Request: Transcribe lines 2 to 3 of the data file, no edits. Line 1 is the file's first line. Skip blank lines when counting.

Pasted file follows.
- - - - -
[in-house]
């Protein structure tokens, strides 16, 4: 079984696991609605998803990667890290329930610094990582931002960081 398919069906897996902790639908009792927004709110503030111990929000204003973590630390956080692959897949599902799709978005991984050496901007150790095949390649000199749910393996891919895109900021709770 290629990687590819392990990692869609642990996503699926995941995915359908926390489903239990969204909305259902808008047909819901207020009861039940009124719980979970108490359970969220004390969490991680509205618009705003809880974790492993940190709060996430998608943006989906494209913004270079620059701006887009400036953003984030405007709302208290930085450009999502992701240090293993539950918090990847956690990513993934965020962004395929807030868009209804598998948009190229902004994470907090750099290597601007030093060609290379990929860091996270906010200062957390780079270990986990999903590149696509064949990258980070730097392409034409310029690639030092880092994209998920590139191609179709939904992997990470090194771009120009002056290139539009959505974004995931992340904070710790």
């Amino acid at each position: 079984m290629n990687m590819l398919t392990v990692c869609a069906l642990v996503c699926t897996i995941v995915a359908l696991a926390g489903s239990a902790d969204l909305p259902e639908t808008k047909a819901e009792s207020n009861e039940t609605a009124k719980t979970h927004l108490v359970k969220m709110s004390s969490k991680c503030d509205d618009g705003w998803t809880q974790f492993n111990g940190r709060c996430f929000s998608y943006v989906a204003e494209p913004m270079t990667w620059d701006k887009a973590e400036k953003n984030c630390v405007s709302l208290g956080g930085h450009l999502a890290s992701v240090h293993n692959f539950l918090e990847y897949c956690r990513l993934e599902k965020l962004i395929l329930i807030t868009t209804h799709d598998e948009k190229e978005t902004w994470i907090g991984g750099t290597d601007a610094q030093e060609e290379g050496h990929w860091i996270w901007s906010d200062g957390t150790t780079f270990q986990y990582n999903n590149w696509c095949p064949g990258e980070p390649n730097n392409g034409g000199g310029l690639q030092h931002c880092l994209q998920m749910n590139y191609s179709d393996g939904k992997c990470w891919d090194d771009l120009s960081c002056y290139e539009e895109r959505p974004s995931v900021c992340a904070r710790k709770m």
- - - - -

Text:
């Protein structure tokens, strides 16, 4: 079984696991609605998803990667890290329930610094990582931002960081 398919069906897996902790639908009792927004709110503030111990929000204003973590630390956080692959897949599902799709978005991984050496901007150790095949390649000199749910393996891919895109900021709770 290629990687590819392990990692869609642990996503699926995941995915359908926390489903239990969204909305259902808008047909819901207020009861039940009124719980979970108490359970969220004390969490991680509205618009705003809880974790492993940190709060996430998608943006989906494209913004270079620059701006887009400036953003984030405007709302208290930085450009999502992701240090293993539950918090990847956690990513993934965020962004395929807030868009209804598998948009190229902004994470907090750099290597601007030093060609290379990929860091996270906010200062957390780079270990986990999903590149696509064949990258980070730097392409034409310029690639030092880092994209998920590139191609179709939904992997990470090194771009120009002056290139539009959505974004995931992340904070710790």
């Amino acid at each position: 079984m290629n990687m590819l398919t392990v990692c869609a069906l642990v996503c699926t897996i995941v995915a359908l696991a926390g489903s239990a902790d969204l909305p259902e639908t808008k047909a819901e009792s207020n009861e039940t609605a009124k719980t979970h927004l108490v359970k969220m709110s004390s969490k991680c503030d509205d618009g705003w998803t809880q974790f492993n111990g940190r709060c996430f929000s998608y943006v989906a204003e494209p913004m270079t990667w620059d701006k887009a973590e400036k953003n984030c630390v405007s709302l208290g956080g930085h450009l999502a890290s992701v240090h293993n692959f539950l918090e990847y897949c956690r990513l993934e599902k965020l962004i395929l329930i807030t868009t209804h799709d598998e948009k190229e978005t902004w994470i907090g991984g750099t290597d601007a610094q030093e060609e290379g050496h990929w860091i996270w901007s906010d200062g957390t150790t780079f270990q986990y990582n999903n590149w696509c095949p064949g990258e980070p390649n730097n392409g034409g000199g310029l690639q030092h931002c880092l994209q998920m749910n590139y191609s179709d393996g939904k992997c990470w891919d090194d771009l120009s960081c002056y290139e539009e895109r959505p974004s995931v900021c992340a904070r710790k709770m």